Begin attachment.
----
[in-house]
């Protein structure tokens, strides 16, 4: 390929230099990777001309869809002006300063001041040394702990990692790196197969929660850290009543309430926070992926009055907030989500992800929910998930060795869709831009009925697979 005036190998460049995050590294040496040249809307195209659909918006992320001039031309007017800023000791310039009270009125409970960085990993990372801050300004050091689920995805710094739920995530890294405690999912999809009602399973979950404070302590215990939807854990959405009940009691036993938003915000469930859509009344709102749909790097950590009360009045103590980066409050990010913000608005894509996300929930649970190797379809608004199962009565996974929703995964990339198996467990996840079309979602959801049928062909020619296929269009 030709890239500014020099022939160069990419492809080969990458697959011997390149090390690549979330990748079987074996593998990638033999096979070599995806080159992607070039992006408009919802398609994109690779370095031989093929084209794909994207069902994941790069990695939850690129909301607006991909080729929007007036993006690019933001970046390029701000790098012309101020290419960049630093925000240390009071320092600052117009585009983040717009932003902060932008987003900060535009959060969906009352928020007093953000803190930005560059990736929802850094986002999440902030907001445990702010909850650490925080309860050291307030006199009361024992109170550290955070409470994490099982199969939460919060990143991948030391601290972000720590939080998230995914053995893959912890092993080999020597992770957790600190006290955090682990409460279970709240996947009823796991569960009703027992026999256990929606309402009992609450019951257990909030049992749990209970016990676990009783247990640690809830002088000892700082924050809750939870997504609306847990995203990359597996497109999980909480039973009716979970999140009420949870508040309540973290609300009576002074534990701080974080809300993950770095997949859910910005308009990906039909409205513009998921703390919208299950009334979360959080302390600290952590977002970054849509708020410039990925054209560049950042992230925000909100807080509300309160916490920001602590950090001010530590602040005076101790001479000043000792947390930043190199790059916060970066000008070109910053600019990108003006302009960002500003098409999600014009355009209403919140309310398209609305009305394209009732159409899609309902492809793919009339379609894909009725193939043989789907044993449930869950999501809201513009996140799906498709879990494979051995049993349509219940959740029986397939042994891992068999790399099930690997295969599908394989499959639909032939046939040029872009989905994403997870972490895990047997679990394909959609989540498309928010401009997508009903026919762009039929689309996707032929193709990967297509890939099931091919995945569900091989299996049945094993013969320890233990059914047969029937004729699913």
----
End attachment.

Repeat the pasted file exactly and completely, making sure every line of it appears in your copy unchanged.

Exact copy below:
[in-house]
């Protein structure tokens, strides 16, 4: 390929230099990777001309869809002006300063001041040394702990990692790196197969929660850290009543309430926070992926009055907030989500992800929910998930060795869709831009009925697979 005036190998460049995050590294040496040249809307195209659909918006992320001039031309007017800023000791310039009270009125409970960085990993990372801050300004050091689920995805710094739920995530890294405690999912999809009602399973979950404070302590215990939807854990959405009940009691036993938003915000469930859509009344709102749909790097950590009360009045103590980066409050990010913000608005894509996300929930649970190797379809608004199962009565996974929703995964990339198996467990996840079309979602959801049928062909020619296929269009 030709890239500014020099022939160069990419492809080969990458697959011997390149090390690549979330990748079987074996593998990638033999096979070599995806080159992607070039992006408009919802398609994109690779370095031989093929084209794909994207069902994941790069990695939850690129909301607006991909080729929007007036993006690019933001970046390029701000790098012309101020290419960049630093925000240390009071320092600052117009585009983040717009932003902060932008987003900060535009959060969906009352928020007093953000803190930005560059990736929802850094986002999440902030907001445990702010909850650490925080309860050291307030006199009361024992109170550290955070409470994490099982199969939460919060990143991948030391601290972000720590939080998230995914053995893959912890092993080999020597992770957790600190006290955090682990409460279970709240996947009823796991569960009703027992026999256990929606309402009992609450019951257990909030049992749990209970016990676990009783247990640690809830002088000892700082924050809750939870997504609306847990995203990359597996497109999980909480039973009716979970999140009420949870508040309540973290609300009576002074534990701080974080809300993950770095997949859910910005308009990906039909409205513009998921703390919208299950009334979360959080302390600290952590977002970054849509708020410039990925054209560049950042992230925000909100807080509300309160916490920001602590950090001010530590602040005076101790001479000043000792947390930043190199790059916060970066000008070109910053600019990108003006302009960002500003098409999600014009355009209403919140309310398209609305009305394209009732159409899609309902492809793919009339379609894909009725193939043989789907044993449930869950999501809201513009996140799906498709879990494979051995049993349509219940959740029986397939042994891992068999790399099930690997295969599908394989499959639909032939046939040029872009989905994403997870972490895990047997679990394909959609989540498309928010401009997508009903026919762009039929689309996707032929193709990967297509890939099931091919995945569900091989299996049945094993013969320890233990059914047969029937004729699913």